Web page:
so that the sons of Israel [the Old Covenant people] could not steadfastly behold the face of Moses
for the glory of his countenance [when he had to put on the veil after he beheld God’s glory, referenced in yesterday’s blog post],
which glory was to fade away [the fading of the glory in Moses’ face represented the fading glory of the Old Covenant],
how shall not the ministry of the Spirit [in the New Covenant] be for greater glory?
For if the ministry of condemnation [the Old Covenant] had glory,
much more shall the ministry of righteousness [the New Covenant] abound in glory.
For even that which was so glorious [the Old Covenant] had no glory in this respect,
in comparison with the glory that excels [in the New Covenant].
For if that which fades away [the Old Covenant] was glorious,
much more shall that which remains [the New Covenant] be glorious.
Seeing then that we have such hope, we speak with great confidence,
And not as Moses [the one person in the Old Covenant who shared in God’s glory],
who put a veil over his face,
that the sons of Israel [the Old Covenant people]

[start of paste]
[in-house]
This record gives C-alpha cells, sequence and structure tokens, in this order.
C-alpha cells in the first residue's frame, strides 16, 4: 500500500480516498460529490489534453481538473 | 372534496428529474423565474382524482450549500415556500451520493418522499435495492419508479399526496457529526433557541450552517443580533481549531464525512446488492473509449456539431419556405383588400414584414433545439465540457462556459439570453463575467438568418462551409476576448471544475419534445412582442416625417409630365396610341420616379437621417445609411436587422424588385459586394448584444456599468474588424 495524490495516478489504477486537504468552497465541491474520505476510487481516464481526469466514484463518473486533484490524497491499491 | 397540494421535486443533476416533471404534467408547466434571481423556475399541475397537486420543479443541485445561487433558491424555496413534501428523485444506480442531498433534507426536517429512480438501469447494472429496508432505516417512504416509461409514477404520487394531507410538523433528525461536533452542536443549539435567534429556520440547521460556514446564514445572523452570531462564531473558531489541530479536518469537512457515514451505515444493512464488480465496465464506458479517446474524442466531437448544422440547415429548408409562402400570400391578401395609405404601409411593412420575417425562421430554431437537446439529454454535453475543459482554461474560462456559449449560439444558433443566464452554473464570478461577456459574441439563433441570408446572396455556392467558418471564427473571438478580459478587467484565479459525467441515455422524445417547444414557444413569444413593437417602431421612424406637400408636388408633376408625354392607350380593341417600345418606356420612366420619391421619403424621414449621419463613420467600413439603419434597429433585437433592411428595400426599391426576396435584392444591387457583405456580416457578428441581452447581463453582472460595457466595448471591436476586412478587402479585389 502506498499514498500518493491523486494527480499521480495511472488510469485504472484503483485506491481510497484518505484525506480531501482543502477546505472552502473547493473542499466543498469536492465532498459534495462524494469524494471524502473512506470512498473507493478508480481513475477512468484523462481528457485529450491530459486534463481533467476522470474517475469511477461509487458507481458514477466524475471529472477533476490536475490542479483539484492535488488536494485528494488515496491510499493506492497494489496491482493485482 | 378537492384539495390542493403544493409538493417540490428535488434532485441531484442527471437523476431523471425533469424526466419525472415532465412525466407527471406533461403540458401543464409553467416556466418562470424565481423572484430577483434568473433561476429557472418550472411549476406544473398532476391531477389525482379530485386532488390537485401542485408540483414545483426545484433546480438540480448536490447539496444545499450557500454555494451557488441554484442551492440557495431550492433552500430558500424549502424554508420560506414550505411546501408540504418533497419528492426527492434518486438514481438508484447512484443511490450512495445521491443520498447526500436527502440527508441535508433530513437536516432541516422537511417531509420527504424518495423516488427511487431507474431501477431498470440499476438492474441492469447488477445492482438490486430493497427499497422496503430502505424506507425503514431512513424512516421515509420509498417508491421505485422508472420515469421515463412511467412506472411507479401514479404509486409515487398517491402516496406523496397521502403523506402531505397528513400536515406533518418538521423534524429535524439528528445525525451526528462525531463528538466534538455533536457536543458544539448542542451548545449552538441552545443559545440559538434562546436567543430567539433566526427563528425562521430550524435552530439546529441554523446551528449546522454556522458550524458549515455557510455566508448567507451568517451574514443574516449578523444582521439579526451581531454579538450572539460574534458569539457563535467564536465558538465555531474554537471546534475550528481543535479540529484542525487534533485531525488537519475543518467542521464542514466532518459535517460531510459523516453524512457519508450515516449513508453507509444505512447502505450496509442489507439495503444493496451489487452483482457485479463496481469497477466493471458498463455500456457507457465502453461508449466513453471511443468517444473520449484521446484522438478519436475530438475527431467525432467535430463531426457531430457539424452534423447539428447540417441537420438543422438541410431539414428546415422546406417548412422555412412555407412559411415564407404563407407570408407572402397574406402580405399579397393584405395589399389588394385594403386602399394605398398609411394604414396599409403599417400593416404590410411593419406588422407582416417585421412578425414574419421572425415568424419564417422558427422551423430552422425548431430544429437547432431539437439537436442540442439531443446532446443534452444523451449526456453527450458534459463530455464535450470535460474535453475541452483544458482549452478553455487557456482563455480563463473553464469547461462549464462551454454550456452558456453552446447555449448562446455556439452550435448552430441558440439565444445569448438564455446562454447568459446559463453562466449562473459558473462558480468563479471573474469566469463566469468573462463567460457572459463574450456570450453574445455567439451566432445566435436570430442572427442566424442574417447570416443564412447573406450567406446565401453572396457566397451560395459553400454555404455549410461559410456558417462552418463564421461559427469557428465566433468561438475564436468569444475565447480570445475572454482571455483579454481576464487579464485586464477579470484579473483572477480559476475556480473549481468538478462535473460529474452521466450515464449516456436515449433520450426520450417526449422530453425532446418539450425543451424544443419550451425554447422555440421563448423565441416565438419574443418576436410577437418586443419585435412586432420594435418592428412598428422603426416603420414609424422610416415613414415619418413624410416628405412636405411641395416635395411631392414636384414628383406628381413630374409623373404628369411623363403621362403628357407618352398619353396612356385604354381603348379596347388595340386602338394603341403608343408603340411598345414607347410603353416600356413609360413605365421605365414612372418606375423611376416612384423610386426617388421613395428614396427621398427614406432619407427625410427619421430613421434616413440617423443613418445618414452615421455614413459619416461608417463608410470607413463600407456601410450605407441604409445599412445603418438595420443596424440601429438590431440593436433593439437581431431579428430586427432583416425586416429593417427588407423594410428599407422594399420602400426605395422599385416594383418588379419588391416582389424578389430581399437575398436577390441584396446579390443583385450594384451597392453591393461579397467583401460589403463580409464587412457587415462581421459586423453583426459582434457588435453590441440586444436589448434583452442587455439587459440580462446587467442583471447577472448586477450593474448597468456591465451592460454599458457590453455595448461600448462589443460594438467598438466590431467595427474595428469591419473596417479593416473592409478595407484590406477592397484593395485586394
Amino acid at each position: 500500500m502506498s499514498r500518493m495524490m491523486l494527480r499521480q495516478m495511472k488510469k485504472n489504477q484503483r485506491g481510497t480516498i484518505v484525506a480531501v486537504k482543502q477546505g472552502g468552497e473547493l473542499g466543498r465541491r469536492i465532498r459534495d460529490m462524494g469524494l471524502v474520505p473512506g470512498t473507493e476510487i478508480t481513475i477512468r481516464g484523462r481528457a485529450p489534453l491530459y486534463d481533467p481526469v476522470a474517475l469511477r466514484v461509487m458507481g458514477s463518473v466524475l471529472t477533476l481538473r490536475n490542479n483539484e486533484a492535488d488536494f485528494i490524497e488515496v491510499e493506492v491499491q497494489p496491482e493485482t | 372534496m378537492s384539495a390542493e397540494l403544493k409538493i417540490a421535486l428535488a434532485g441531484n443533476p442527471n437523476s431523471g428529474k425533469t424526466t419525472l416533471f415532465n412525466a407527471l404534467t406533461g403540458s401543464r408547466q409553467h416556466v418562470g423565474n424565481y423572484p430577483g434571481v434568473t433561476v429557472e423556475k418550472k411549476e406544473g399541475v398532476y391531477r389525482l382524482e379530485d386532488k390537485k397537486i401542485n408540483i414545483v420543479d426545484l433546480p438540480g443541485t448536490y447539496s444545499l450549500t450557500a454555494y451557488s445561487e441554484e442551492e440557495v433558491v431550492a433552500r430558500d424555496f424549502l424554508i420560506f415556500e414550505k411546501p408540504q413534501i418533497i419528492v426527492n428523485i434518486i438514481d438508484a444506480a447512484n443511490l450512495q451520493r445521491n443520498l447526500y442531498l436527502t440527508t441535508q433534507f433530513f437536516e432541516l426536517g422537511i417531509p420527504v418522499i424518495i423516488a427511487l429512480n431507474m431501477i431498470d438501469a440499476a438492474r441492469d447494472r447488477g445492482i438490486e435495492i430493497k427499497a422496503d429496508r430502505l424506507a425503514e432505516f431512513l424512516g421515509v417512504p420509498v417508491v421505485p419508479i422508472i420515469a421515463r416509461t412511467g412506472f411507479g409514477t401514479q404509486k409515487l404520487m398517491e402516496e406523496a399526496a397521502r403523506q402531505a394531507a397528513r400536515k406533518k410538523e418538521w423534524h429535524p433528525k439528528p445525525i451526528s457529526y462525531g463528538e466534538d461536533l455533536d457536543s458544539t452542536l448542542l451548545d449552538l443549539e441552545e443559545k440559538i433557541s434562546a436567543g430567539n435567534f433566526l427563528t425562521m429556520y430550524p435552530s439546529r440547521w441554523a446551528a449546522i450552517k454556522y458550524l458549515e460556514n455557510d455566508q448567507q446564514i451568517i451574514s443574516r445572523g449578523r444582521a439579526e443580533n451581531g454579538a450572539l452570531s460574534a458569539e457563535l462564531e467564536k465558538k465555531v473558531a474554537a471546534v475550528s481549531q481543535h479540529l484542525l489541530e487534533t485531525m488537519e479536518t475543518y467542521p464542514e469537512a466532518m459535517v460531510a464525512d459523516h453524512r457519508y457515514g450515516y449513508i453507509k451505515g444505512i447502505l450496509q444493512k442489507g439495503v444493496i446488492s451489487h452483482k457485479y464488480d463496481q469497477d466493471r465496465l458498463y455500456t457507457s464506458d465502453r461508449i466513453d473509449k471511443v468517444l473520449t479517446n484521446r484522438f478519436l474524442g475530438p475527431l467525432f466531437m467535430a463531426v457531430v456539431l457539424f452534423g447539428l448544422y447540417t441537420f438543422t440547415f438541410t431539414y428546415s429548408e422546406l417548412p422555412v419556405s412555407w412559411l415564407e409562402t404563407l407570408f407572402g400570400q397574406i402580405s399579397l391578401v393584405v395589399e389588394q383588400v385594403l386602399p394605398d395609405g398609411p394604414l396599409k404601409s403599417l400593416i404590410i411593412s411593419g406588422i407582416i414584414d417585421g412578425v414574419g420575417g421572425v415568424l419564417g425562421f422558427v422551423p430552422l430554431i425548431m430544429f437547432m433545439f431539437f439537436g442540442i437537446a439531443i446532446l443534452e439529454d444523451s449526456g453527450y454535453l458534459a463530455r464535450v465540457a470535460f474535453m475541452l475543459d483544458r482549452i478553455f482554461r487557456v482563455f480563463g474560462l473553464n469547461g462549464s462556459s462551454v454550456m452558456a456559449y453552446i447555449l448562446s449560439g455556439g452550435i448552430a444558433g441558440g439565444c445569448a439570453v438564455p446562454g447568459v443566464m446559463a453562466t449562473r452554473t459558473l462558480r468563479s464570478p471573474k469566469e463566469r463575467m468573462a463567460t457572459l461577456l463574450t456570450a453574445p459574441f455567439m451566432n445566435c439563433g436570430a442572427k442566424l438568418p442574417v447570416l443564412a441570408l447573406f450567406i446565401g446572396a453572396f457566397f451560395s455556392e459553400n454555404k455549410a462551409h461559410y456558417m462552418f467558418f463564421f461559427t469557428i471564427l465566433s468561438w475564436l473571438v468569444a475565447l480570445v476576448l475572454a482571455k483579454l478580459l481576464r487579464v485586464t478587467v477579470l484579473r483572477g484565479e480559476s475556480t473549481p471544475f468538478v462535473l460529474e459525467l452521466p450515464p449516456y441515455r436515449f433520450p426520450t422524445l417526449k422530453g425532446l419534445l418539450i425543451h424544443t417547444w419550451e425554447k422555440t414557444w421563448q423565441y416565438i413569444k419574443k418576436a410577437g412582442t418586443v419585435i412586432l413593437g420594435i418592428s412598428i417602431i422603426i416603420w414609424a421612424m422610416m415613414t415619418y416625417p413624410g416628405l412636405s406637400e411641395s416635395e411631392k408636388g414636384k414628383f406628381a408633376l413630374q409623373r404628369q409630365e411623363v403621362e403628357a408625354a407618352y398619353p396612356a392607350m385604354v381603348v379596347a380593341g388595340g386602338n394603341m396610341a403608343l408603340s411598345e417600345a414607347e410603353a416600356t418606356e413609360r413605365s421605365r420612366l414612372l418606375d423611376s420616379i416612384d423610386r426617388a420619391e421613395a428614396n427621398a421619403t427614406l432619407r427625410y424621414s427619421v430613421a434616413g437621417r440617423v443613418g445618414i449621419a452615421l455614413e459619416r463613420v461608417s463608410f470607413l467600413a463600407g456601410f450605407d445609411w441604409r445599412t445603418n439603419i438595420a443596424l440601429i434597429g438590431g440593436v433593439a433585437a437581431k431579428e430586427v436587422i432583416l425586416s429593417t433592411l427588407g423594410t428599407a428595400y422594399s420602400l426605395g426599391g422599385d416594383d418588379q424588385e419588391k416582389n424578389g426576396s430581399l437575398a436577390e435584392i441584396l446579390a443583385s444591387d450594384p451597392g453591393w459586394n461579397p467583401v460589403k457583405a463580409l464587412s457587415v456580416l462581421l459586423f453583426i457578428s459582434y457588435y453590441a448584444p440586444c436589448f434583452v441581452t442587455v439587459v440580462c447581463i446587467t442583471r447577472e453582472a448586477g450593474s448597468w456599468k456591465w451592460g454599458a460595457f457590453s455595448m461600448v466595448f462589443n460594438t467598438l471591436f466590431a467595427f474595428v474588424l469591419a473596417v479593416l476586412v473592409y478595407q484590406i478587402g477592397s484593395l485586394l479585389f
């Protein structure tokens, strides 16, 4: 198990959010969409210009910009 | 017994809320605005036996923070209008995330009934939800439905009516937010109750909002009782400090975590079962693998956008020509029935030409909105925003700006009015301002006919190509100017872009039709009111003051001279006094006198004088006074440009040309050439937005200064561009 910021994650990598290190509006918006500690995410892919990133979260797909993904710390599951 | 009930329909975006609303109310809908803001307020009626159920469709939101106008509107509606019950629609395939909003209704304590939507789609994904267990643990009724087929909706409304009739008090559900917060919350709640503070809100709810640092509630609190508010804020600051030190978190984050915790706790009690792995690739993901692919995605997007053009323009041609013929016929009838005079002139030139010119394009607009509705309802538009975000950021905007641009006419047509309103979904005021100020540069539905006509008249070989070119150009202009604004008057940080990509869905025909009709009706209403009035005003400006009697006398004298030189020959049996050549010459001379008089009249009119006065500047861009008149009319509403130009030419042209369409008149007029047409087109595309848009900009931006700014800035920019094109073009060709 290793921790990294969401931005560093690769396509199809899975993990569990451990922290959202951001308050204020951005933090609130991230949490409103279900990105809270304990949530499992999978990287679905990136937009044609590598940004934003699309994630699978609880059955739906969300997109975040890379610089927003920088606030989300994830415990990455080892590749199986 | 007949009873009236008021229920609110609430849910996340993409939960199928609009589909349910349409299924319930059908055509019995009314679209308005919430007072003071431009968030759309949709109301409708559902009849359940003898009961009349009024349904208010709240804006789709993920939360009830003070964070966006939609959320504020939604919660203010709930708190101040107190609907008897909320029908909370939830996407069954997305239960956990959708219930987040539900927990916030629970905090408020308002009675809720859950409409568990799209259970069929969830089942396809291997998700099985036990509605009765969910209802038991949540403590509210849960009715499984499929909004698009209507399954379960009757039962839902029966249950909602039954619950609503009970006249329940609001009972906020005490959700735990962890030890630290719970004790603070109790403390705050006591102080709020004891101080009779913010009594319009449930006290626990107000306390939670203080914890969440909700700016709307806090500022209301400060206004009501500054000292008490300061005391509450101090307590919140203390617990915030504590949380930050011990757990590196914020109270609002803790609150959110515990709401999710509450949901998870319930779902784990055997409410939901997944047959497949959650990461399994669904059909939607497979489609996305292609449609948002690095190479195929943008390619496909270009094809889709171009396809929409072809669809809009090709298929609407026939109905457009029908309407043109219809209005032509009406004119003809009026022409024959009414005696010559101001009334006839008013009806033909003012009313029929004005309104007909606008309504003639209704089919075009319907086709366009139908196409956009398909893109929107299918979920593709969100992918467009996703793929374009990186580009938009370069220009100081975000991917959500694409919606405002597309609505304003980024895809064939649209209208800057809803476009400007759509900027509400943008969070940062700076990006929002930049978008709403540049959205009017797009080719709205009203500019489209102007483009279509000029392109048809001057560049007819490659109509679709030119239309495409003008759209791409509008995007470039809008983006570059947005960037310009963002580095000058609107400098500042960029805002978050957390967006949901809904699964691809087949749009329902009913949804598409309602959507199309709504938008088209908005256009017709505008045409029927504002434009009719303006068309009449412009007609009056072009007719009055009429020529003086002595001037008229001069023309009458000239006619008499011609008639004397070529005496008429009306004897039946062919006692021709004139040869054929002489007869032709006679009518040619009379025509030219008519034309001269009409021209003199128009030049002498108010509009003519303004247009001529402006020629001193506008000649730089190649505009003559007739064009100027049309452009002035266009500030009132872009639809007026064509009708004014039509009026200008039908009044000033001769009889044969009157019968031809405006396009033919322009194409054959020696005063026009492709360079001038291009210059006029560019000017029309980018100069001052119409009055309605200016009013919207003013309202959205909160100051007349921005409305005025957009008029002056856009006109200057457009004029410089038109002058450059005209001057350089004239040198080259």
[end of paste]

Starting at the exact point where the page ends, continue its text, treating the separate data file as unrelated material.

could not steadfastly look to the end of that glory which was to fade away [a physical event that represented the spiritual truth of the fading away of the Old Covenant]:
And thus their senses became hardened, for until this day [the time Paul was writing] remains the same veil not uncovered in the reading of the old testament [the Old Covenant],
which veil is taken away in Christ [in the New Covenant].
But even unto this day when Moses [the Old Covenant] is read,
the veil is upon their heart [the hearts of those who are stuck in the Old Covenant and are unwilling to transition into the New].
Nevertheless when they convert to the Lord, the veil shall be taken away [in the New Covenant].
For the Lord is the Spirit, and where that Spirit of the Lord is, there is liberty [in the New Covenant].
And then after all these profound and crucial contrasts, Paul delivers this electrifying truth:
Therefore we all [those of us in the New Covenant],
beholding as in a glass the glory of the Lord with uncovered face [no veil needed in the New Covenant],
are transformed from glory to glory into the same likeness, even as by the Spirit of the Lord.
New Covenant glory is different from the glory of the Old Covenant in several noteworthy ways, but perhaps the most astounding is that as we behold Jesus, we actually participate in His glory.
Making this shift in understanding is vital.
A few verses later Paul says,